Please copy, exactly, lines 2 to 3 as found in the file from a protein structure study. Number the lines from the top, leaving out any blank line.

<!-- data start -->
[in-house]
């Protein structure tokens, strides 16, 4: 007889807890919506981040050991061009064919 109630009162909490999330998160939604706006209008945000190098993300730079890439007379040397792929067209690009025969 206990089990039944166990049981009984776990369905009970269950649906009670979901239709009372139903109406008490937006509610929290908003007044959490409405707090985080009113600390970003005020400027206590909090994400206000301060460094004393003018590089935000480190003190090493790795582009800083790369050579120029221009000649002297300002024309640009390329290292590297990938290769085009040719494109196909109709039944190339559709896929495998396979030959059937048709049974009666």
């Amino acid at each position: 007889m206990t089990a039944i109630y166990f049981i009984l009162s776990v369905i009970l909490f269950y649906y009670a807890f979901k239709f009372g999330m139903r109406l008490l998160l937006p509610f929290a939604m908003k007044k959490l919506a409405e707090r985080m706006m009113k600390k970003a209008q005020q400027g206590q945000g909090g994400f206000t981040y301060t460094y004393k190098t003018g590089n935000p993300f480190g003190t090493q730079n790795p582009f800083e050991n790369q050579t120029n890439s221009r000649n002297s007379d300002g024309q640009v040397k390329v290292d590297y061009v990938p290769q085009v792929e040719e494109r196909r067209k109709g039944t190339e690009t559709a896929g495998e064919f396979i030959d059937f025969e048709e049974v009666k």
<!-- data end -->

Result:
């Protein structure tokens, strides 16, 4: 007889807890919506981040050991061009064919 109630009162909490999330998160939604706006209008945000190098993300730079890439007379040397792929067209690009025969 206990089990039944166990049981009984776990369905009970269950649906009670979901239709009372139903109406008490937006509610929290908003007044959490409405707090985080009113600390970003005020400027206590909090994400206000301060460094004393003018590089935000480190003190090493790795582009800083790369050579120029221009000649002297300002024309640009390329290292590297990938290769085009040719494109196909109709039944190339559709896929495998396979030959059937048709049974009666």
């Amino acid at each position: 007889m206990t089990a039944i109630y166990f049981i009984l009162s776990v369905i009970l909490f269950y649906y009670a807890f979901k239709f009372g999330m139903r109406l008490l998160l937006p509610f929290a939604m908003k007044k959490l919506a409405e707090r985080m706006m009113k600390k970003a209008q005020q400027g206590q945000g909090g994400f206000t981040y301060t460094y004393k190098t003018g590089n935000p993300f480190g003190t090493q730079n790795p582009f800083e050991n790369q050579t120029n890439s221009r000649n002297s007379d300002g024309q640009v040397k390329v290292d590297y061009v990938p290769q085009v792929e040719e494109r196909r067209k109709g039944t190339e690009t559709a896929g495998e064919f396979i030959d059937f025969e048709e049974v009666k």